Gradual gains are key to a successful stairclimbing race.

Written by: Sabrina Grotewold

Popular around the globe, this niche sport presents a unique challenge to both the endurance and short-distance crowds because it may seem like common sense to either group that the training in their primary distances—aerobic stamina to power through the elongated effort for long-distance runners, and plenty of fast-twitch muscle fibers and explosiveness for short-distance athletes—would put them at an advantage. But, according to a study published in the Scandinavian Journal of Medicine & Science in Sports, stairclimbers’ metabolic profiles prove similar to those of middle-distance runners. The research revealed that elite climbers maintained a constant vertical speed and heart rate throughout the race, whereas recreational athletes tended to reach a point where they decelerated suddenly. To avoid going out too hard, getting winded too early and lumbering up 20 or more flights of stairs, practice patient pacing.

“If this is your first stair climb, go slow and steady,” advised SkyRise Chicago event lead organizer and two-time SkyRise finisher Mitch Carr. “I’ve run marathons and half-marathons so I’m used to trying to pace myself, but the first year I did it, I moved up the first 20 flights pretty quickly. By the 35th flight, I was done—I was totally spent.”

Racing for a cause: SkyRise Chicago raises funds to support the Rehabilitation Institute of Chicago. Photo: RIC SkyRise Chicago.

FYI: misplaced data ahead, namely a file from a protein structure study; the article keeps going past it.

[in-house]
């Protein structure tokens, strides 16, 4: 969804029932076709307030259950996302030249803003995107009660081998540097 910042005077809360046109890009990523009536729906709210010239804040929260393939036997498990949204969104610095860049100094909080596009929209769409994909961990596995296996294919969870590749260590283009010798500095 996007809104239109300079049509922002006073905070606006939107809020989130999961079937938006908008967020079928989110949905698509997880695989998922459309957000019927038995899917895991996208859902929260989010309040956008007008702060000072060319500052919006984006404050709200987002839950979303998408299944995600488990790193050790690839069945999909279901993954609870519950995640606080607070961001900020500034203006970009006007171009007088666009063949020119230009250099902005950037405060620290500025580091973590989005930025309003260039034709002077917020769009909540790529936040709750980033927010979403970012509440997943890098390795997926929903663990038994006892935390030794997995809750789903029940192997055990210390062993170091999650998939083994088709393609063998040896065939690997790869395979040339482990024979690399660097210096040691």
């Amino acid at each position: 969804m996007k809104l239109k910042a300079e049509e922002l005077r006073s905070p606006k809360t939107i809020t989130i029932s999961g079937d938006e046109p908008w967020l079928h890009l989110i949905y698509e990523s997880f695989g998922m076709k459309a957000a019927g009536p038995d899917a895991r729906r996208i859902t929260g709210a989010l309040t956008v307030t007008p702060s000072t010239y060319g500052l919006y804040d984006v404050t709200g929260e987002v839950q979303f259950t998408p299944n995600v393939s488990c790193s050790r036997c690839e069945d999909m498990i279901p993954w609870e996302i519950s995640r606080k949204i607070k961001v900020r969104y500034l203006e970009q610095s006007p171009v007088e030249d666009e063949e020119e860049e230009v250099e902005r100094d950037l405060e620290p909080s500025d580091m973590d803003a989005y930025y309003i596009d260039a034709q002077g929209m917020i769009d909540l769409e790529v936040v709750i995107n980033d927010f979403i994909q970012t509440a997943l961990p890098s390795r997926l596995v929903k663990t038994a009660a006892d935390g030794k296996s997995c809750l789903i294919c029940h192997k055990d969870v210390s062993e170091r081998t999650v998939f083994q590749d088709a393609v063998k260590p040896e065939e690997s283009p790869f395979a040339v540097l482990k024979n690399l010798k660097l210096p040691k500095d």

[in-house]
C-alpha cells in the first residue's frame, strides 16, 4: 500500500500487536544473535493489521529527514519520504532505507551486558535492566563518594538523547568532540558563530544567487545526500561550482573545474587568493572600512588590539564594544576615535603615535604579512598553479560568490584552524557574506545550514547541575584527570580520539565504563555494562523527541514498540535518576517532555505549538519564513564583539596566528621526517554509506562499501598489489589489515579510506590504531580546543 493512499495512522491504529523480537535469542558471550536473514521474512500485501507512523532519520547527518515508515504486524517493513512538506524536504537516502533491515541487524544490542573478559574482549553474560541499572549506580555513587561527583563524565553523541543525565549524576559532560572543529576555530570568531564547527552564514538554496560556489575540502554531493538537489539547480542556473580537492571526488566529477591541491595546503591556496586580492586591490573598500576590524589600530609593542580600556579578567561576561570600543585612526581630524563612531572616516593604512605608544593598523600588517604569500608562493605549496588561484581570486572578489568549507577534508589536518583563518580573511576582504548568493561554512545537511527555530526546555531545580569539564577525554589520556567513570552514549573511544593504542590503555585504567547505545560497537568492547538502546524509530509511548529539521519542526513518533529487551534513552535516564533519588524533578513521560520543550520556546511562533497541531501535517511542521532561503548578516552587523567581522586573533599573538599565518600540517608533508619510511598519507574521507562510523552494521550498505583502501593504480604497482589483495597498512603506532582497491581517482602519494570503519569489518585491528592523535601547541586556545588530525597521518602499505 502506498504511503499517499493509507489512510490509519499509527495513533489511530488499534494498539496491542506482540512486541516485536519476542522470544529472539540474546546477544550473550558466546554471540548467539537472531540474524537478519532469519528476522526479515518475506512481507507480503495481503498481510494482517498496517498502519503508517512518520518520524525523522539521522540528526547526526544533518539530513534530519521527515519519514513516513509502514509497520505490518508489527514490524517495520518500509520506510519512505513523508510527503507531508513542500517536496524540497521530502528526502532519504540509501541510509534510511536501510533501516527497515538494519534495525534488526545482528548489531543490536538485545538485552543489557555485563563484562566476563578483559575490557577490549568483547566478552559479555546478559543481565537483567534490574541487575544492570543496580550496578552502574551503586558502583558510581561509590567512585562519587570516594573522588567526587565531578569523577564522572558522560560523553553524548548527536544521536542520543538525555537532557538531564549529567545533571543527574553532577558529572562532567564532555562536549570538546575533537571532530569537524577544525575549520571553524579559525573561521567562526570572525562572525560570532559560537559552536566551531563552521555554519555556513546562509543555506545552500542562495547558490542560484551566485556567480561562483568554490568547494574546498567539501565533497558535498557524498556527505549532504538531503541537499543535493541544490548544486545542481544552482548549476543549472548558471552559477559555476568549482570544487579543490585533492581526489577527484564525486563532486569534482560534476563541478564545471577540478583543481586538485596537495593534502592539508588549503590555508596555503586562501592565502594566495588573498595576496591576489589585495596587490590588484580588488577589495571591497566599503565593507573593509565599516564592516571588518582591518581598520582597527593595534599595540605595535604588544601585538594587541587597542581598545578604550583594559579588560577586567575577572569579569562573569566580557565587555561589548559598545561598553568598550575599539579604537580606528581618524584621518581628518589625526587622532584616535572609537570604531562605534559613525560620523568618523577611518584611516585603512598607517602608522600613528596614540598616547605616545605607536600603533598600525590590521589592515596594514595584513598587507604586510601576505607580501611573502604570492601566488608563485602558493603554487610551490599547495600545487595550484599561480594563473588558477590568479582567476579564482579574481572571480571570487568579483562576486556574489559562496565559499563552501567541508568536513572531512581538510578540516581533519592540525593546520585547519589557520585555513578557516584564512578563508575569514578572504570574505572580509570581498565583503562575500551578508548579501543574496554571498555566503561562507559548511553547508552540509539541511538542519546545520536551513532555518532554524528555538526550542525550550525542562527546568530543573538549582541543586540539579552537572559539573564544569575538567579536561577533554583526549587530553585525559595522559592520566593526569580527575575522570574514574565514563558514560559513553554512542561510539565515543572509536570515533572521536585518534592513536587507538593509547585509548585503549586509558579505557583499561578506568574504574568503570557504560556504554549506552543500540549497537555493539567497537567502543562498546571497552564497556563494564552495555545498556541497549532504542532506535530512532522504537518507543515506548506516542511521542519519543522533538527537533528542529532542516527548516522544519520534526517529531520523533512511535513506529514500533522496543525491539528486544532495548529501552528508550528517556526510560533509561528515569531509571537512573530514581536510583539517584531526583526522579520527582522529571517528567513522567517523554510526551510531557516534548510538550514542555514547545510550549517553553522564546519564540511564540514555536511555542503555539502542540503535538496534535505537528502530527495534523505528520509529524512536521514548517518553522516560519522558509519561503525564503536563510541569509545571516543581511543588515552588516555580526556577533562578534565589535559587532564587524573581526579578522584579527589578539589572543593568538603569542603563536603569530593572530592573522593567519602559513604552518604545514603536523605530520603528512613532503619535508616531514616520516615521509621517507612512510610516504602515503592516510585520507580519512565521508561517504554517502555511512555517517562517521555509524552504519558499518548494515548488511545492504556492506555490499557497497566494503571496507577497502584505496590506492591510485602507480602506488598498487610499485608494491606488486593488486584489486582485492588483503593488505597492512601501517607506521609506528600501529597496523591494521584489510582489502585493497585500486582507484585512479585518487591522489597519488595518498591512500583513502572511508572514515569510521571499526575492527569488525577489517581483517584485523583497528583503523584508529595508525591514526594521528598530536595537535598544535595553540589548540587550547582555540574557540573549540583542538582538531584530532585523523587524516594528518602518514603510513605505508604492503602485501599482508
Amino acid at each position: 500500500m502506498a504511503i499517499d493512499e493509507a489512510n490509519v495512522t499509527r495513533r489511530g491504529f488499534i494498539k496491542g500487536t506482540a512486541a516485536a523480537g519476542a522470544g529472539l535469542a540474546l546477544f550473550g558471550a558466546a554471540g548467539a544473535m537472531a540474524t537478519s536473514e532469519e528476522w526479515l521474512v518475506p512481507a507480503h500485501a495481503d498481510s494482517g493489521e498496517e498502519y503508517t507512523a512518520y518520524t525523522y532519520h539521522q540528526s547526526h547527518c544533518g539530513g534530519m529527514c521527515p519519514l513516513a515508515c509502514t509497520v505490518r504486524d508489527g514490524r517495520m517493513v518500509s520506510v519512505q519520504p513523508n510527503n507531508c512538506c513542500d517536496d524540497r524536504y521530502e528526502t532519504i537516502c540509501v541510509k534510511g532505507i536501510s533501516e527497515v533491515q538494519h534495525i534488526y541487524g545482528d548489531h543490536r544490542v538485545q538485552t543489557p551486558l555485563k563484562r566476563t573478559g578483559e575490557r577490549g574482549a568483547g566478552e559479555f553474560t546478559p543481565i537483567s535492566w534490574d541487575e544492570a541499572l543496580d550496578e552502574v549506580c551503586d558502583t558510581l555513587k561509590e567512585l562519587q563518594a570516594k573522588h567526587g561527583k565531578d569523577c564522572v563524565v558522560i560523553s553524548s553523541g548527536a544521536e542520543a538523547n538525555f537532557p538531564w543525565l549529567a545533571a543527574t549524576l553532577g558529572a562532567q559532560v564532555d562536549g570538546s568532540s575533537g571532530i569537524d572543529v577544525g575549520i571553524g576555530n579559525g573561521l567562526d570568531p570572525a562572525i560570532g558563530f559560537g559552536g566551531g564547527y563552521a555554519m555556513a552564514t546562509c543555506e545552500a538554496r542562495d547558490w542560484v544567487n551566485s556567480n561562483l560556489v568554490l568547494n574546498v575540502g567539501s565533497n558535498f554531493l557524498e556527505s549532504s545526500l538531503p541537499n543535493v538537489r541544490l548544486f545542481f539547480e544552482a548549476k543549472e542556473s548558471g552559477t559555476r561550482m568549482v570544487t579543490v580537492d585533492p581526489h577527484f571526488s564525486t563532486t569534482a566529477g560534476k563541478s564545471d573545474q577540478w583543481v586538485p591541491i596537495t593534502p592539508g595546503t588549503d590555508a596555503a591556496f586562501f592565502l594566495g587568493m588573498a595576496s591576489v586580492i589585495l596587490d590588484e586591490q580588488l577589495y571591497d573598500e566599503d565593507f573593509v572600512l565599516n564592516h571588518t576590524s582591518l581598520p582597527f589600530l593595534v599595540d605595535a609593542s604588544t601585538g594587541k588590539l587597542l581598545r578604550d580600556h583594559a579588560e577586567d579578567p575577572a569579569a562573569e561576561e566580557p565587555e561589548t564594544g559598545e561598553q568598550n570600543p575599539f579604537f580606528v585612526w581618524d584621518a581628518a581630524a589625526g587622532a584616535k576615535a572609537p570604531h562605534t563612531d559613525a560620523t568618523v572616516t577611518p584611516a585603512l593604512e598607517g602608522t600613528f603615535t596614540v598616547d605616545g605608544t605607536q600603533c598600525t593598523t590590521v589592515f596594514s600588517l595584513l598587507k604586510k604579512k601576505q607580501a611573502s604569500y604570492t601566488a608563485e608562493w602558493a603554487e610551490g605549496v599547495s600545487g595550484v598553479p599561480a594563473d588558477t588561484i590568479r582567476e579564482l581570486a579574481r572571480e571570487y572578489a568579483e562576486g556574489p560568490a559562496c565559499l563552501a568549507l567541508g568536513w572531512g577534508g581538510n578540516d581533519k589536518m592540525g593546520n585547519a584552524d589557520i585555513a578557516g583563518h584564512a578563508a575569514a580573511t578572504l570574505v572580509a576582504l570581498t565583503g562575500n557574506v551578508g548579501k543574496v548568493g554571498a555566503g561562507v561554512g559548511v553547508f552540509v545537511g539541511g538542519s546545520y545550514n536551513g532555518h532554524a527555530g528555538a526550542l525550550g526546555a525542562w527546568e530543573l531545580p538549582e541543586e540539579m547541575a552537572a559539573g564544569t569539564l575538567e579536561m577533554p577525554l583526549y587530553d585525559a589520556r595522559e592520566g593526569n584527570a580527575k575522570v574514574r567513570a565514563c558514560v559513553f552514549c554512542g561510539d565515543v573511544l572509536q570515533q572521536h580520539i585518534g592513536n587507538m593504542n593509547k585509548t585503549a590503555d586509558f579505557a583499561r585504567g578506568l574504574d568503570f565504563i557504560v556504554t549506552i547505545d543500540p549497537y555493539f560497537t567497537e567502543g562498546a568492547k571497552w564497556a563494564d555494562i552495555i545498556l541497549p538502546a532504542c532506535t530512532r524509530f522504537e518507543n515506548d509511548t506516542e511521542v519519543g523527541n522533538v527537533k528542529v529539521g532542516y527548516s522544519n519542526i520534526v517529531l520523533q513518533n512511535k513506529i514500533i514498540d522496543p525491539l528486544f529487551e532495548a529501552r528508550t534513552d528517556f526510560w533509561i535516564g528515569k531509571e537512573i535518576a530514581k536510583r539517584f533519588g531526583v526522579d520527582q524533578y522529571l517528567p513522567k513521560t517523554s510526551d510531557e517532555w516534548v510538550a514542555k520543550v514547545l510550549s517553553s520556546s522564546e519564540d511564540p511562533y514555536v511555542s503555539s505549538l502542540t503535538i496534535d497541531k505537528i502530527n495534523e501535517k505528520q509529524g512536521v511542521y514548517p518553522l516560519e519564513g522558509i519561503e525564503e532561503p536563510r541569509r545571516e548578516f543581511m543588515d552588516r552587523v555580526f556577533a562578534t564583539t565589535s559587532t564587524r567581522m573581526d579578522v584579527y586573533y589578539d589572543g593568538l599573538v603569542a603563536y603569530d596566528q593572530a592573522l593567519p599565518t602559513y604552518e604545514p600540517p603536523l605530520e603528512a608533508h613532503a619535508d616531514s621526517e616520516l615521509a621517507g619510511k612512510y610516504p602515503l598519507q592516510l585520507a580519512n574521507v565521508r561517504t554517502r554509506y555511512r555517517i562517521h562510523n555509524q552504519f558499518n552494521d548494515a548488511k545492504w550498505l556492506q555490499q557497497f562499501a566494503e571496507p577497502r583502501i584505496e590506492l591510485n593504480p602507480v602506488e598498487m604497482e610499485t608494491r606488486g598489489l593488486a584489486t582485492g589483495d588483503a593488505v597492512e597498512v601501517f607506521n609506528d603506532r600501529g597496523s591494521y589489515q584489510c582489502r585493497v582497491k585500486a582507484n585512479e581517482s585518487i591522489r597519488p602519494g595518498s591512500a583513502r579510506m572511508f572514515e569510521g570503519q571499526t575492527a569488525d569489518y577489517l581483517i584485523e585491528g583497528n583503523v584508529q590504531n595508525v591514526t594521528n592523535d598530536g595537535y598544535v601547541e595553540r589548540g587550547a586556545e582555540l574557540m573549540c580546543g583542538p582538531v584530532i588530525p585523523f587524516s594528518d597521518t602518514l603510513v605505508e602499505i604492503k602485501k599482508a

To excel, Carr, who has a master’s degree in exercise physiology, recommends climbing stadium stairs, using the stairmaster at the gym, or even racing up hills in addition to running or performing your cardiovascular exercise of choice. Cardiovascular strength training—lighter weights and more repetition—that includes traditional leg-building exercises like leg presses, squats and lunges combined with post-strength workout stretching should yield desirable results.

“If you’re a first-timer and haven’t had the chance to do four or five months of incorporating stairs into your training, go slow—even if that means power walking the stairs,” advised Carr. “You’ll find that you’ll start passing people who moved way ahead of you in the beginning.”

Just like any running race, finding your rhythm and locking into that pace during the first few flights will set you up for a steady race. If, after bursting out of the stairwell, gulping a breath of fresh air, lunging across the finish line and looking down at the city streets below—albeit while clutching your knees and panting—you decide to do it all again, consider how the elites win the race. There’s definitely a strategy and technique that requires arm strength and handrails to spring up the steps. “The elites do this year-round, and you’ll see that they almost catapult themselves up by using their arms,” Carr noted.

Test your mettle at any of these upcoming stairclimbing events:

Sept. 24, 2011: Climb for Life-Dallas

Oct. 23, 2011: Climb for Life-Boston

Nov. 6, 2011: SkyRise Chicago

Feb. 7, 2012: Empire State Building Run-up

Feb. 26, 2012: Hustle Up the Hancock


Fight for Air Climb